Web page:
Recovery of different Listeria ribotypes from naturally contaminated, raw refrigerated meat and poultry products with two primary enrichment media.

Citation:
Ryser ET, Arimi SM, Bunduki MM, Donnelly CW. "Recovery of different Listeria ribotypes from naturally contaminated, raw refrigerated meat and poultry products with two primary enrichment media.". 1996.

Abstract:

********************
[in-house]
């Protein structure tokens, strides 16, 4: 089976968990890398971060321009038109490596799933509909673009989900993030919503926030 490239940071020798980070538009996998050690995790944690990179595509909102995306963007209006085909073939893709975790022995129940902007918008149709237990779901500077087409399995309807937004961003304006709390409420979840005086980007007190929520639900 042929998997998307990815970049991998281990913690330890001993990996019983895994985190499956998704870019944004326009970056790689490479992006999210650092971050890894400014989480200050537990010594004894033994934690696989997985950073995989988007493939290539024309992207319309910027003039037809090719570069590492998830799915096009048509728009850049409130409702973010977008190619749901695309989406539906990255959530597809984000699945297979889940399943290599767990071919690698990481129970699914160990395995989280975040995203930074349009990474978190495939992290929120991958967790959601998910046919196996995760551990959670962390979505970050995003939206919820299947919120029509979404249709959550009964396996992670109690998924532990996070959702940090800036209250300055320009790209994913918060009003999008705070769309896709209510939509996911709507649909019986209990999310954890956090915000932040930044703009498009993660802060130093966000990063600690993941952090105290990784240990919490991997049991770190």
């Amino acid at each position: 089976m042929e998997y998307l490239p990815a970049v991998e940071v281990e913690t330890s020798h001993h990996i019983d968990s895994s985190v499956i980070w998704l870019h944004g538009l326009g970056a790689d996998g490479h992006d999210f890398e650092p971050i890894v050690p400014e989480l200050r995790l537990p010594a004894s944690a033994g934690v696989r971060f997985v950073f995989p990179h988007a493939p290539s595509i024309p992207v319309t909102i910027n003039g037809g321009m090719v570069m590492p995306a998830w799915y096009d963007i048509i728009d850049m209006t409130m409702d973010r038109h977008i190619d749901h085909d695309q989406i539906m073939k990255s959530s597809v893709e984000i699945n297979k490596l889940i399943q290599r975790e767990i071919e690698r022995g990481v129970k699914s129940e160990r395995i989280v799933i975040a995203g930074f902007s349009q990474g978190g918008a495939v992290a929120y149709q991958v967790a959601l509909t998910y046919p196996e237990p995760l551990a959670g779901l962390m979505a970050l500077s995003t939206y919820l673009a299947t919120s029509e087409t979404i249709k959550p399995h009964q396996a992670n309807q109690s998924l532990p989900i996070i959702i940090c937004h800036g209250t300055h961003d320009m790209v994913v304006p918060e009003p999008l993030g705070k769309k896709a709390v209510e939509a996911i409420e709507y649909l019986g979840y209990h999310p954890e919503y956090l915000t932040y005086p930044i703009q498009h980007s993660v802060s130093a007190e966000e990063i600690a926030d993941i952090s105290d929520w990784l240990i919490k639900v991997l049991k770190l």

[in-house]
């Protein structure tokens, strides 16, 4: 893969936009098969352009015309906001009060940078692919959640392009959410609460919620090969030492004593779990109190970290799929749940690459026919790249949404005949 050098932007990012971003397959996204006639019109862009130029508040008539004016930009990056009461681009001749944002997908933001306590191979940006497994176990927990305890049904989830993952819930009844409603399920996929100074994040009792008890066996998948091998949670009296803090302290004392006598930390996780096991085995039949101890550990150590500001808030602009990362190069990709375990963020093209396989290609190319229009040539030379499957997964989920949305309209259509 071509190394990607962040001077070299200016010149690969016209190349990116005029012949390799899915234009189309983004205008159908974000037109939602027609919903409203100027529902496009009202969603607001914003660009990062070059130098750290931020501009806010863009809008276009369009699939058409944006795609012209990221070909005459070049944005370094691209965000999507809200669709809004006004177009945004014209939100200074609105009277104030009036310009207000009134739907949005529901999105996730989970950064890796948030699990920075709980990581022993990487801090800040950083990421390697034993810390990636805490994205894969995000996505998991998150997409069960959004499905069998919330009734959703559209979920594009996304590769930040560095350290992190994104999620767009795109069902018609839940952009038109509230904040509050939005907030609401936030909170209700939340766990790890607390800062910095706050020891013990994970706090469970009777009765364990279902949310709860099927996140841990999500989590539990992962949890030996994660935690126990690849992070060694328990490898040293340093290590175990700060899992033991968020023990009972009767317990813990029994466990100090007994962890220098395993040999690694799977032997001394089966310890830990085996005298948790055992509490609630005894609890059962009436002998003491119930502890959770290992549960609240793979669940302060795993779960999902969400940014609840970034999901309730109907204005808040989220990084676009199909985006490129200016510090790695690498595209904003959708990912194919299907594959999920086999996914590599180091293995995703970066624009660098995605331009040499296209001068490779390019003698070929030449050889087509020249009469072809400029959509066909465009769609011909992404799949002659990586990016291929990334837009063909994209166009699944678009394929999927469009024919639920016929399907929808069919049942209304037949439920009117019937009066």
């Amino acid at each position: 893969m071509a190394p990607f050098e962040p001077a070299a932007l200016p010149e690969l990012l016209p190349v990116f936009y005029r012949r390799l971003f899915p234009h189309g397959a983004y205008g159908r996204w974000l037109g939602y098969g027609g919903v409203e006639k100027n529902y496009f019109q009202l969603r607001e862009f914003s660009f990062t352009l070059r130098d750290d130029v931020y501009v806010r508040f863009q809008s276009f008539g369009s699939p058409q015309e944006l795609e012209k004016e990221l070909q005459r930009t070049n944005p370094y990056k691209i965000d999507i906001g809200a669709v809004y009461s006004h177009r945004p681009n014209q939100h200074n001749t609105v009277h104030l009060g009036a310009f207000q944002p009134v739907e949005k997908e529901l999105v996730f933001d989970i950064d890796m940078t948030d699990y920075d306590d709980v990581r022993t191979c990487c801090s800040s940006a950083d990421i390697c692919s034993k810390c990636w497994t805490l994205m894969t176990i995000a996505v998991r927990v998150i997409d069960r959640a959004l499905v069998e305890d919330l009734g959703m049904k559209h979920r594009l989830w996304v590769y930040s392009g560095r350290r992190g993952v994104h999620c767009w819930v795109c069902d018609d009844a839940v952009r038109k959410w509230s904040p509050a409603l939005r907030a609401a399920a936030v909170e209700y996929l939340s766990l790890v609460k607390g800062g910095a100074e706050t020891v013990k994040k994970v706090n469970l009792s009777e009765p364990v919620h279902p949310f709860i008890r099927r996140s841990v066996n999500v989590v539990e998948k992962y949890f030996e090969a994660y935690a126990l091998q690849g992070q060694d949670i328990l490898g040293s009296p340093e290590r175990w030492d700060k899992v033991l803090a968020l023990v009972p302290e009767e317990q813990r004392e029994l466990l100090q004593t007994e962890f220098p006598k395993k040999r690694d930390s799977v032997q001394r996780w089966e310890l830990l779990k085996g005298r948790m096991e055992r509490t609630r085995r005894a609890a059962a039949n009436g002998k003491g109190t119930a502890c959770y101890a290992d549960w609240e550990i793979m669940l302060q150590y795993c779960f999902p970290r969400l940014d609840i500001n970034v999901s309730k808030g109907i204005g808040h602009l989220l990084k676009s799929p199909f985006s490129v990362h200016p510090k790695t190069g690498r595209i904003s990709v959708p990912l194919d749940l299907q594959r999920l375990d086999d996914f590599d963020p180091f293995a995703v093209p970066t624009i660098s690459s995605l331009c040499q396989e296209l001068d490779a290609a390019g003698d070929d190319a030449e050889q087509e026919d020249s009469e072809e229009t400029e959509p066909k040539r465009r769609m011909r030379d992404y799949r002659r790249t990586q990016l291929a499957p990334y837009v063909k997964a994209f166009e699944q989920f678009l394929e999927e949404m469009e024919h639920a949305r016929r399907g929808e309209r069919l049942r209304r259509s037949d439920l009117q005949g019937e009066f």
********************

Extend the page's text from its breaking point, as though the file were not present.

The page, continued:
Isolation rates for Listeria monocytogenes and the other Listeria spp. typically improve when samples are enriched in more than one primary enrichment medium. This study evaluated the abilities of two primary enrichment media, University of Vermont-modified Listeria enrichment broth (UVM) and Listeria repair broth (LRB), to recover different ribotypes of Listeria spp. from raw meat and poultry samples. Forty-five paired 25-g retail samples of ground beef, pork sausage, ground turkey, and chicken (160 samples) underwent primary enrichment in UVM and LRB (30 degrees C for 24 h) followed by secondary enrichment in Fraser broth (35 degrees C for 24 and 40 h) and plating on modified Oxford agar. After 24 h of incubation of 35 degrees C, 608 Listeria colonies from selected positive samples were biochemically confirmed as L. monocytogenes (245 isolates), L innocua (276 isolates), and L. welshimeri (89 isolates) and then ribotyped with the automated Riboprinter microbial characterization system (E. I. du Pont de Nemours & Co., Inc.). Thirty-six different Listeria strains comprising 16 L. monocytogenes (including four known clinical ribotypes), 12 L. innocua, and 8 L. welshimeri ribotypes were identified from selected positive samples (15 samples of each product type; two UVM and two LRB isolates per sample). Twenty-six of 36(13 L. monocytogenes) ribotypes were detected with both UVM and LRB, whereas 3 of 36 (1 L. monocytogenes) and 7 of 36 (3 L. monocytogenes) Listeria ribotypes were observed with only UVM or LRB, respectively. Ground beef, pork sausage, ground turkey, and chicken yielded 22 (8 L. monocytogenes), 21 (12 L. monocytogenes), 20 (9 L. monocytogenes), and 19 (11 L. monocytogenes) different Listeria ribotypes, respectively, with some Listeria ribotypes confined to a particular product. More importantly, major differences in both the number and distribution of Listeria ribotypes, including previously recognized clinical and nonclinical ribotypes of L. monocytogenes, were observed when 10 UVM and 10 LRB isolates from five samples of each product were ribotyped. When a third set of six samples per product type was examined from which two Listeria isolates were obtained by using only one of the two primary enrichment media, UVM and LRB failed to detect L. monocytogenes (both clinical and nonclinical ribotypes) in two and four samples, respectively. These findings stress the importance of using more than one primary enrichment medium and picking a sufficient number of colonies per sample when attempting to isolate specific L. monocytogenes strains during investigations of food-borne listeriosis.

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